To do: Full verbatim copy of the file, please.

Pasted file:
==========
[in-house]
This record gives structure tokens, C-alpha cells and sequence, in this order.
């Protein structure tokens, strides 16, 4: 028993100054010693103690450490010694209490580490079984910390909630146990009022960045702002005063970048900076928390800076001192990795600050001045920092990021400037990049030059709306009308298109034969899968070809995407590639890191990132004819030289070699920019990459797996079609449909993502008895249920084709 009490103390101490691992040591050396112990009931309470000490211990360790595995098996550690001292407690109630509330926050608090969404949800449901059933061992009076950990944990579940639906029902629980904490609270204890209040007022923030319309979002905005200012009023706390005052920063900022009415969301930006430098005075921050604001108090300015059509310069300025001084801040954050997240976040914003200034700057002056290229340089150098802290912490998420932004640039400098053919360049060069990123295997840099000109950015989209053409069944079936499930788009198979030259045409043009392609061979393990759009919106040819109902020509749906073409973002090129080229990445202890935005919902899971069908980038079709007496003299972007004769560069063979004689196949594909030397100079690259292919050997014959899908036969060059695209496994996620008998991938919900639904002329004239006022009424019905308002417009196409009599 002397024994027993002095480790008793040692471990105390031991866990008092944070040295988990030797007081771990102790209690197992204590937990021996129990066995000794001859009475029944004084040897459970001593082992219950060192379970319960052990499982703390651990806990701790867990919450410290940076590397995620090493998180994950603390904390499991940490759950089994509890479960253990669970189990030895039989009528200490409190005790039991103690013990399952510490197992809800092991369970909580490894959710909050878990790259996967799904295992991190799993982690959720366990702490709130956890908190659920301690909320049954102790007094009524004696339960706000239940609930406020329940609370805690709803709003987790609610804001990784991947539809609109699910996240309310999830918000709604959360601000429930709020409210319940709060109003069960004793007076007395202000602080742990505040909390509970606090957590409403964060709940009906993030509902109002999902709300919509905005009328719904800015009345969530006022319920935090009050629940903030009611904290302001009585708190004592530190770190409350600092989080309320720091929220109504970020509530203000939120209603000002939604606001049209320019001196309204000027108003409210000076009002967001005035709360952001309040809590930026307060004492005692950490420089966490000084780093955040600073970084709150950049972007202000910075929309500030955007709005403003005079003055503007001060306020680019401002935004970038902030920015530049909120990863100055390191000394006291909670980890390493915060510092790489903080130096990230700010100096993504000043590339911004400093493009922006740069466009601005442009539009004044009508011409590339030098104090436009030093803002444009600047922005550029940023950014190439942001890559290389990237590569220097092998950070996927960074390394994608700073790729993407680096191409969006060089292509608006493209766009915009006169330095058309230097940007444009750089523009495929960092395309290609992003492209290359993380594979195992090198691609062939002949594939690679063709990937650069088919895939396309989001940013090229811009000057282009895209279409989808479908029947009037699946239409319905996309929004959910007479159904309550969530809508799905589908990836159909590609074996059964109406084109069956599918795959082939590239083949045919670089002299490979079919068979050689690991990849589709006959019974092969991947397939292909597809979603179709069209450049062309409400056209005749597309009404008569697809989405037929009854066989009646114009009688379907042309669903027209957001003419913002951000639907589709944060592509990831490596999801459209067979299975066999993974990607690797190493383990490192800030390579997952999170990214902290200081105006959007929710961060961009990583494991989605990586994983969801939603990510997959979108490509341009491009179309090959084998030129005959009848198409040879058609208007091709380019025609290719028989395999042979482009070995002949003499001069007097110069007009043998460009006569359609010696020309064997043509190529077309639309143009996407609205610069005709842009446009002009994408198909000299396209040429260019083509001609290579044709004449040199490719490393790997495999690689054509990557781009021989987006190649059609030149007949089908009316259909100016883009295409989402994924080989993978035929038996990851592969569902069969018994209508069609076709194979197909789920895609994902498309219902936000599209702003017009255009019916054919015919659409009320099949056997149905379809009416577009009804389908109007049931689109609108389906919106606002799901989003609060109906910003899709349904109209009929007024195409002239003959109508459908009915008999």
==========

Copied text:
[in-house]
This record gives structure tokens, C-alpha cells and sequence, in this order.
């Protein structure tokens, strides 16, 4: 028993100054010693103690450490010694209490580490079984910390909630146990009022960045702002005063970048900076928390800076001192990795600050001045920092990021400037990049030059709306009308298109034969899968070809995407590639890191990132004819030289070699920019990459797996079609449909993502008895249920084709 009490103390101490691992040591050396112990009931309470000490211990360790595995098996550690001292407690109630509330926050608090969404949800449901059933061992009076950990944990579940639906029902629980904490609270204890209040007022923030319309979002905005200012009023706390005052920063900022009415969301930006430098005075921050604001108090300015059509310069300025001084801040954050997240976040914003200034700057002056290229340089150098802290912490998420932004640039400098053919360049060069990123295997840099000109950015989209053409069944079936499930788009198979030259045409043009392609061979393990759009919106040819109902020509749906073409973002090129080229990445202890935005919902899971069908980038079709007496003299972007004769560069063979004689196949594909030397100079690259292919050997014959899908036969060059695209496994996620008998991938919900639904002329004239006022009424019905308002417009196409009599 002397024994027993002095480790008793040692471990105390031991866990008092944070040295988990030797007081771990102790209690197992204590937990021996129990066995000794001859009475029944004084040897459970001593082992219950060192379970319960052990499982703390651990806990701790867990919450410290940076590397995620090493998180994950603390904390499991940490759950089994509890479960253990669970189990030895039989009528200490409190005790039991103690013990399952510490197992809800092991369970909580490894959710909050878990790259996967799904295992991190799993982690959720366990702490709130956890908190659920301690909320049954102790007094009524004696339960706000239940609930406020329940609370805690709803709003987790609610804001990784991947539809609109699910996240309310999830918000709604959360601000429930709020409210319940709060109003069960004793007076007395202000602080742990505040909390509970606090957590409403964060709940009906993030509902109002999902709300919509905005009328719904800015009345969530006022319920935090009050629940903030009611904290302001009585708190004592530190770190409350600092989080309320720091929220109504970020509530203000939120209603000002939604606001049209320019001196309204000027108003409210000076009002967001005035709360952001309040809590930026307060004492005692950490420089966490000084780093955040600073970084709150950049972007202000910075929309500030955007709005403003005079003055503007001060306020680019401002935004970038902030920015530049909120990863100055390191000394006291909670980890390493915060510092790489903080130096990230700010100096993504000043590339911004400093493009922006740069466009601005442009539009004044009508011409590339030098104090436009030093803002444009600047922005550029940023950014190439942001890559290389990237590569220097092998950070996927960074390394994608700073790729993407680096191409969006060089292509608006493209766009915009006169330095058309230097940007444009750089523009495929960092395309290609992003492209290359993380594979195992090198691609062939002949594939690679063709990937650069088919895939396309989001940013090229811009000057282009895209279409989808479908029947009037699946239409319905996309929004959910007479159904309550969530809508799905589908990836159909590609074996059964109406084109069956599918795959082939590239083949045919670089002299490979079919068979050689690991990849589709006959019974092969991947397939292909597809979603179709069209450049062309409400056209005749597309009404008569697809989405037929009854066989009646114009009688379907042309669903027209957001003419913002951000639907589709944060592509990831490596999801459209067979299975066999993974990607690797190493383990490192800030390579997952999170990214902290200081105006959007929710961060961009990583494991989605990586994983969801939603990510997959979108490509341009491009179309090959084998030129005959009848198409040879058609208007091709380019025609290719028989395999042979482009070995002949003499001069007097110069007009043998460009006569359609010696020309064997043509190529077309639309143009996407609205610069005709842009446009002009994408198909000299396209040429260019083509001609290579044709004449040199490719490393790997495999690689054509990557781009021989987006190649059609030149007949089908009316259909100016883009295409989402994924080989993978035929038996990851592969569902069969018994209508069609076709194979197909789920895609994902498309219902936000599209702003017009255009019916054919015919659409009320099949056997149905379809009416577009009804389908109007049931689109609108389906919106606002799901989003609060109906910003899709349904109209009929007024195409002239003959109508459908009915008999």